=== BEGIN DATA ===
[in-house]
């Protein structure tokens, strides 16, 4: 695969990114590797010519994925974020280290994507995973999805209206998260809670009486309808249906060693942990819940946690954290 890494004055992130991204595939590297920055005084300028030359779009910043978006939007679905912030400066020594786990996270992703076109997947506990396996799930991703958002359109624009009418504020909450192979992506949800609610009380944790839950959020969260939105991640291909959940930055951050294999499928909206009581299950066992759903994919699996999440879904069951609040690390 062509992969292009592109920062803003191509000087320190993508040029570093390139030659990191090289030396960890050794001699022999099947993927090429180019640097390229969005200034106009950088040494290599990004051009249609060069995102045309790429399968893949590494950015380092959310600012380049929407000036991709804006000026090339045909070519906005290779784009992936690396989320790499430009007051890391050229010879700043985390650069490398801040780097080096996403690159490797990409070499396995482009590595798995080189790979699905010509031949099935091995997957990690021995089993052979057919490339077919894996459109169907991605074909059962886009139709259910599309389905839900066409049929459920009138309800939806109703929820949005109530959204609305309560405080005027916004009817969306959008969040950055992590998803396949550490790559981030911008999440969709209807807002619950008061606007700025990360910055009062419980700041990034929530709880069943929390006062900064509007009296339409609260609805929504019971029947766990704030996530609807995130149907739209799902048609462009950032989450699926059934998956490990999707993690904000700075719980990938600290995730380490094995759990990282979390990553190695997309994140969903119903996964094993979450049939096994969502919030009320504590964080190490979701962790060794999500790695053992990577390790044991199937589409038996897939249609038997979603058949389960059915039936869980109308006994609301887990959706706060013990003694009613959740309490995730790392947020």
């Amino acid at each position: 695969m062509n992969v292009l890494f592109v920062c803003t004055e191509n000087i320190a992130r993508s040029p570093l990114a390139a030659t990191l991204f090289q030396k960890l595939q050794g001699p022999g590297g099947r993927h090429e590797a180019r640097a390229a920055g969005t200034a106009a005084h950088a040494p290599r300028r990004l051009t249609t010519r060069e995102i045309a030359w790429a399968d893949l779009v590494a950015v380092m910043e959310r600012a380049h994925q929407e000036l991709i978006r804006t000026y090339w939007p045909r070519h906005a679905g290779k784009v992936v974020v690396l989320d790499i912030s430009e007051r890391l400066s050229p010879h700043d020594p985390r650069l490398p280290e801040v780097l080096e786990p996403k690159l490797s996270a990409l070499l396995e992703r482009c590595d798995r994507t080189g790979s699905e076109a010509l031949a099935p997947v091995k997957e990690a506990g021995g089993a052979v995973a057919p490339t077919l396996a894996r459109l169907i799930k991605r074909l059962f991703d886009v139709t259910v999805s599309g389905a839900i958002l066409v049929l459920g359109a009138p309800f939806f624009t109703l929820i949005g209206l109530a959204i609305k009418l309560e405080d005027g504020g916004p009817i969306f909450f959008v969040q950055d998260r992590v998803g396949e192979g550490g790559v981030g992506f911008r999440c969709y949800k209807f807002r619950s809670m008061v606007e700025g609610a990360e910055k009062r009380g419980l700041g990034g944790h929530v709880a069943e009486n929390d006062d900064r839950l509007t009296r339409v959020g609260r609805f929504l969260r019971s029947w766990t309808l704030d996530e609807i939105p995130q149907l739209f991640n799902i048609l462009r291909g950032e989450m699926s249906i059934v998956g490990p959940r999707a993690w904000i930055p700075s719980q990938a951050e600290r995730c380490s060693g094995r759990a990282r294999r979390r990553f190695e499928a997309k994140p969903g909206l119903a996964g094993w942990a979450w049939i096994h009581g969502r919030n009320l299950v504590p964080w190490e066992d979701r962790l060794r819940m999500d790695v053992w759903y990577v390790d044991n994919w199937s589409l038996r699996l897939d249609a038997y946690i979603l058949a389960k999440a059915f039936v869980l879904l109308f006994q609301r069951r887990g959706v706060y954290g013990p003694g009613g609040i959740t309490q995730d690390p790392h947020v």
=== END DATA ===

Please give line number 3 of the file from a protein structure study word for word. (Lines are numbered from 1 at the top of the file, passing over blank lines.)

């Amino acid at each position: 695969m062509n992969v292009l890494f592109v920062c803003t004055e191509n000087i320190a992130r993508s040029p570093l990114a390139a030659t990191l991204f090289q030396k960890l595939q050794g001699p022999g590297g099947r993927h090429e590797a180019r640097a390229a920055g969005t200034a106009a005084h950088a040494p290599r300028r990004l051009t249609t010519r060069e995102i045309a030359w790429a399968d893949l779009v590494a950015v380092m910043e959310r600012a380049h994925q929407e000036l991709i978006r804006t000026y090339w939007p045909r070519h906005a679905g290779k784009v992936v974020v690396l989320d790499i912030s430009e007051r890391l400066s050229p010879h700043d020594p985390r650069l490398p280290e801040v780097l080096e786990p996403k690159l490797s996270a990409l070499l396995e992703r482009c590595d798995r994507t080189g790979s699905e076109a010509l031949a099935p997947v091995k997957e990690a506990g021995g089993a052979v995973a057919p490339t077919l396996a894996r459109l169907i799930k991605r074909l059962f991703d886009v139709t259910v999805s599309g389905a839900i958002l066409v049929l459920g359109a009138p309800f939806f624009t109703l929820i949005g209206l109530a959204i609305k009418l309560e405080d005027g504020g916004p009817i969306f909450f959008v969040q950055d998260r992590v998803g396949e192979g550490g790559v981030g992506f911008r999440c969709y949800k209807f807002r619950s809670m008061v606007e700025g609610a990360e910055k009062r009380g419980l700041g990034g944790h929530v709880a069943e009486n929390d006062d900064r839950l509007t009296r339409v959020g609260r609805f929504l969260r019971s029947w766990t309808l704030d996530e609807i939105p995130q149907l739209f991640n799902i048609l462009r291909g950032e989450m699926s249906i059934v998956g490990p959940r999707a993690w904000i930055p700075s719980q990938a951050e600290r995730c380490s060693g094995r759990a990282r294999r979390r990553f190695e499928a997309k994140p969903g909206l119903a996964g094993w942990a979450w049939i096994h009581g969502r919030n009320l299950v504590p964080w190490e066992d979701r962790l060794r819940m999500d790695v053992w759903y990577v390790d044991n994919w199937s589409l038996r699996l897939d249609a038997y946690i979603l058949a389960k999440a059915f039936v869980l879904l109308f006994q609301r069951r887990g959706v706060y954290g013990p003694g009613g609040i959740t309490q995730d690390p790392h947020v």